Tech firms “can and must” put backdoors in encryption, AG Barr says

The NSA and other Government Intelligence groups, including the UK’s GCHQ, have a long history of meddling in cryptographic standards, which is described in great detail by cryptographer, Prof. Matthew Green.

In June 2004 the Dual EC-DRBG Elliptic curve pseudo-random number generation algorithm appeared in drafts of ANSI X9.82. This algorithm has always been suspected as being a cryptographic back door. Research going back to May 1997 shows that cryptographers were experimenting with algorithms like this and the NSA was behind the drive to include the algorithm in the standard as part of the BULLRUN program.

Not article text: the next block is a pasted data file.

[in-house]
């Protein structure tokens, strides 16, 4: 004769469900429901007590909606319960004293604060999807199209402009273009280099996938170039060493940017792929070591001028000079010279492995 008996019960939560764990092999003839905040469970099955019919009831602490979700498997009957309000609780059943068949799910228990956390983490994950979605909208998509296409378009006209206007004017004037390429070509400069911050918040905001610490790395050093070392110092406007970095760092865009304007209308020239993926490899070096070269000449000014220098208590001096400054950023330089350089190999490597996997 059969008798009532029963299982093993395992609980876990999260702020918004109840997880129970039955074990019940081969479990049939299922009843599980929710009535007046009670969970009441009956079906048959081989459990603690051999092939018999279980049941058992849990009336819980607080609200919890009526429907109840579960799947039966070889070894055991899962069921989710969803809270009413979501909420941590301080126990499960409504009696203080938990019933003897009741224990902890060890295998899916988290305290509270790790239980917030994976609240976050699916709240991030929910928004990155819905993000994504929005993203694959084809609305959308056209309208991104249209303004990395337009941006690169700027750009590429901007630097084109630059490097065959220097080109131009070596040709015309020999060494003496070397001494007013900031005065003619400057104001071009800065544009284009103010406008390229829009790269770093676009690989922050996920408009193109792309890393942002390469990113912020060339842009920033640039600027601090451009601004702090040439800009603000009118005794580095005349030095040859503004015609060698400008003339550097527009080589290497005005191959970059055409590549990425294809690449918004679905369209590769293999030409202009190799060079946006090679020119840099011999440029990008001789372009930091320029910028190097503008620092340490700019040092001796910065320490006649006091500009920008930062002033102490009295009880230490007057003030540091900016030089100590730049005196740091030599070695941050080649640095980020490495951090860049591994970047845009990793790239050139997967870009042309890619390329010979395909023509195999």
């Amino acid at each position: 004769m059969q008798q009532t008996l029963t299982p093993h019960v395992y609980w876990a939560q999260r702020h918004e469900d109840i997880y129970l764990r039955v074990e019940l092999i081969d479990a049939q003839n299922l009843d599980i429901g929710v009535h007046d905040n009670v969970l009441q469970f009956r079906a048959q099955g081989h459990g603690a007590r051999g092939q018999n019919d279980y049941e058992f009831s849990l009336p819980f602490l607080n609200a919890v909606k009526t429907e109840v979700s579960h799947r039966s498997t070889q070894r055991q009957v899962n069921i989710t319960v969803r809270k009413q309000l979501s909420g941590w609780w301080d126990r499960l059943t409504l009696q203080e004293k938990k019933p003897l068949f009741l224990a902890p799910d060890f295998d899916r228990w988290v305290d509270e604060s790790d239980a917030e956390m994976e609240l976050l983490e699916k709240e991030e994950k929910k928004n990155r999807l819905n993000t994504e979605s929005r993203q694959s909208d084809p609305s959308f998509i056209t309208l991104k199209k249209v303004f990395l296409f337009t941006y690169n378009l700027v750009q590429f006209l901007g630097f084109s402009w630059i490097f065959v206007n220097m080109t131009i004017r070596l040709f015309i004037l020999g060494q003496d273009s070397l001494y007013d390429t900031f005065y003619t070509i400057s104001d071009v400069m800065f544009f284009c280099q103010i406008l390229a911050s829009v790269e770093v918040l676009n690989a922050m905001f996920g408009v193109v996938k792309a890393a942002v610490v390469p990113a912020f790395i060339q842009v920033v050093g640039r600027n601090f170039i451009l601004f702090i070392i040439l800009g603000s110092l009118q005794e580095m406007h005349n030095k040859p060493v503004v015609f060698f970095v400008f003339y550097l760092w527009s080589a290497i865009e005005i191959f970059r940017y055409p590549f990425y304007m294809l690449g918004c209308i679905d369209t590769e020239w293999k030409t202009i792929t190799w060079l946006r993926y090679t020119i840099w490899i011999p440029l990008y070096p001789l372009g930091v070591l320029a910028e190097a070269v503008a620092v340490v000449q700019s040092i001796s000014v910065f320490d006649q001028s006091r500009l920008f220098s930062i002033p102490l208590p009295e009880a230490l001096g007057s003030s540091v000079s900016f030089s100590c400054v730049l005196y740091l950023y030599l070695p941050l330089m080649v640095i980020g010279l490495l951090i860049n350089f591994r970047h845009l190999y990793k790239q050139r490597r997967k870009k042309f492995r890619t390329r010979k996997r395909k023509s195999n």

Ironically, this policy change coincides with the updates in the laws around the control of cryptography. In 1999 the U.S. Government removed cryptography restrictions, which previously viewed the technology as a munition.

It appears to have come full circle now. The NSA’s meddling in the standards having been rumbled and technology firms have moved forward fully end-to-end encrypted messaging services. This forces the hand of law enforcement and intelligence communities that which to peek into our private lives for the sake of security.

With these compromises of our security removed, the government officials are now crying wolf. We are hearing old rhetoric about encryption being a threat to our security, even though those that complain about it utilise it as a cornerstone to their own security.

Let’s not lose sight of what the true aim is here: Governments spying on their own citizens.

Read more: Tech firms “can and must” put backdoors in encryption, AG Barr says






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